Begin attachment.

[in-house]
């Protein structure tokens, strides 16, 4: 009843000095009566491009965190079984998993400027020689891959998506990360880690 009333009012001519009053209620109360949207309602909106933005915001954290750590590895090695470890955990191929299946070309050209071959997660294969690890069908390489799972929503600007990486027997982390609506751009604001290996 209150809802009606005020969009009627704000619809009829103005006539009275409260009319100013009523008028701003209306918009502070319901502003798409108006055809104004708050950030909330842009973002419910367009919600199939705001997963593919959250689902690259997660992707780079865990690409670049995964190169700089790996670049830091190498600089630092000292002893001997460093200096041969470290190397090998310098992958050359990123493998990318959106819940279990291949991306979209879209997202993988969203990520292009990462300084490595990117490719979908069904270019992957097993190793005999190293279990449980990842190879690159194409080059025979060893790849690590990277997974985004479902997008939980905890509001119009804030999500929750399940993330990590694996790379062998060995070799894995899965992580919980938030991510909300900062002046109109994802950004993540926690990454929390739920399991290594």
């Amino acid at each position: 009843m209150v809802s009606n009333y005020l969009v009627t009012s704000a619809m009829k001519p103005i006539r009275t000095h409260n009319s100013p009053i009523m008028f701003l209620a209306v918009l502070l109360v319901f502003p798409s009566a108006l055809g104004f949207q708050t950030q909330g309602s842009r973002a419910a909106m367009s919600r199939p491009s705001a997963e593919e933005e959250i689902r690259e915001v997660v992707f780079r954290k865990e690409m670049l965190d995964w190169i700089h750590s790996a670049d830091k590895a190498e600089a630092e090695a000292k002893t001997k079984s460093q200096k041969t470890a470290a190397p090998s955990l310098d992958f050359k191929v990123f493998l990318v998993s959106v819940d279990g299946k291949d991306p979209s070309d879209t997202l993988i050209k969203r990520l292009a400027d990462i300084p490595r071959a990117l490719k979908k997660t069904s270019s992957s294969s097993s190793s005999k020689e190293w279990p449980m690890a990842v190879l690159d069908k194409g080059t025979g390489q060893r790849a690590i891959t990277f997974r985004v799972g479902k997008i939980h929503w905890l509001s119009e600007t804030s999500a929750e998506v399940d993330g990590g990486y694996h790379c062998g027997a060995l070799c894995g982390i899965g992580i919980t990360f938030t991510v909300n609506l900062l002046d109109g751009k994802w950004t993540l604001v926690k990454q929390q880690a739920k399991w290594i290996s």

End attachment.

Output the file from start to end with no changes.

[in-house]
């Protein structure tokens, strides 16, 4: 009843000095009566491009965190079984998993400027020689891959998506990360880690 009333009012001519009053209620109360949207309602909106933005915001954290750590590895090695470890955990191929299946070309050209071959997660294969690890069908390489799972929503600007990486027997982390609506751009604001290996 209150809802009606005020969009009627704000619809009829103005006539009275409260009319100013009523008028701003209306918009502070319901502003798409108006055809104004708050950030909330842009973002419910367009919600199939705001997963593919959250689902690259997660992707780079865990690409670049995964190169700089790996670049830091190498600089630092000292002893001997460093200096041969470290190397090998310098992958050359990123493998990318959106819940279990291949991306979209879209997202993988969203990520292009990462300084490595990117490719979908069904270019992957097993190793005999190293279990449980990842190879690159194409080059025979060893790849690590990277997974985004479902997008939980905890509001119009804030999500929750399940993330990590694996790379062998060995070799894995899965992580919980938030991510909300900062002046109109994802950004993540926690990454929390739920399991290594």
């Amino acid at each position: 009843m209150v809802s009606n009333y005020l969009v009627t009012s704000a619809m009829k001519p103005i006539r009275t000095h409260n009319s100013p009053i009523m008028f701003l209620a209306v918009l502070l109360v319901f502003p798409s009566a108006l055809g104004f949207q708050t950030q909330g309602s842009r973002a419910a909106m367009s919600r199939p491009s705001a997963e593919e933005e959250i689902r690259e915001v997660v992707f780079r954290k865990e690409m670049l965190d995964w190169i700089h750590s790996a670049d830091k590895a190498e600089a630092e090695a000292k002893t001997k079984s460093q200096k041969t470890a470290a190397p090998s955990l310098d992958f050359k191929v990123f493998l990318v998993s959106v819940d279990g299946k291949d991306p979209s070309d879209t997202l993988i050209k969203r990520l292009a400027d990462i300084p490595r071959a990117l490719k979908k997660t069904s270019s992957s294969s097993s190793s005999k020689e190293w279990p449980m690890a990842v190879l690159d069908k194409g080059t025979g390489q060893r790849a690590i891959t990277f997974r985004v799972g479902k997008i939980h929503w905890l509001s119009e600007t804030s999500a929750e998506v399940d993330g990590g990486y694996h790379c062998g027997a060995l070799c894995g982390i899965g992580i919980t990360f938030t991510v909300n609506l900062l002046d109109g751009k994802w950004t993540l604001v926690k990454q929390q880690a739920k399991w290594i290996s």